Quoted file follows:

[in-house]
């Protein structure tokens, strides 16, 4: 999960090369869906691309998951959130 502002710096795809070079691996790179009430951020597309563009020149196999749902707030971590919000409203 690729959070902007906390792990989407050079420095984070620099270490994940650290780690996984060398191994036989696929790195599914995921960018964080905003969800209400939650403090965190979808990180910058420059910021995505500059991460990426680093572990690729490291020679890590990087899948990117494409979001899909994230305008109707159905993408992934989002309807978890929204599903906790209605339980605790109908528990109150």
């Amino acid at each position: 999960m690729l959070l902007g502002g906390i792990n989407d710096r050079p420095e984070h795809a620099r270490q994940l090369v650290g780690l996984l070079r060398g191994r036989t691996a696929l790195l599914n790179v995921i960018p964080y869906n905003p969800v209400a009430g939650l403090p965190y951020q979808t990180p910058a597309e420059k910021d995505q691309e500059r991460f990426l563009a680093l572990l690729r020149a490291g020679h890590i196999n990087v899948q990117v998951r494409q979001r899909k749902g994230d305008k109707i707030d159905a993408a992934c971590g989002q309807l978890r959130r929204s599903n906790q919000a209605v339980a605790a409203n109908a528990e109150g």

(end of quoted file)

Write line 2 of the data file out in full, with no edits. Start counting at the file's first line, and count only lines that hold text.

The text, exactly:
């Protein structure tokens, strides 16, 4: 999960090369869906691309998951959130 502002710096795809070079691996790179009430951020597309563009020149196999749902707030971590919000409203 690729959070902007906390792990989407050079420095984070620099270490994940650290780690996984060398191994036989696929790195599914995921960018964080905003969800209400939650403090965190979808990180910058420059910021995505500059991460990426680093572990690729490291020679890590990087899948990117494409979001899909994230305008109707159905993408992934989002309807978890929204599903906790209605339980605790109908528990109150």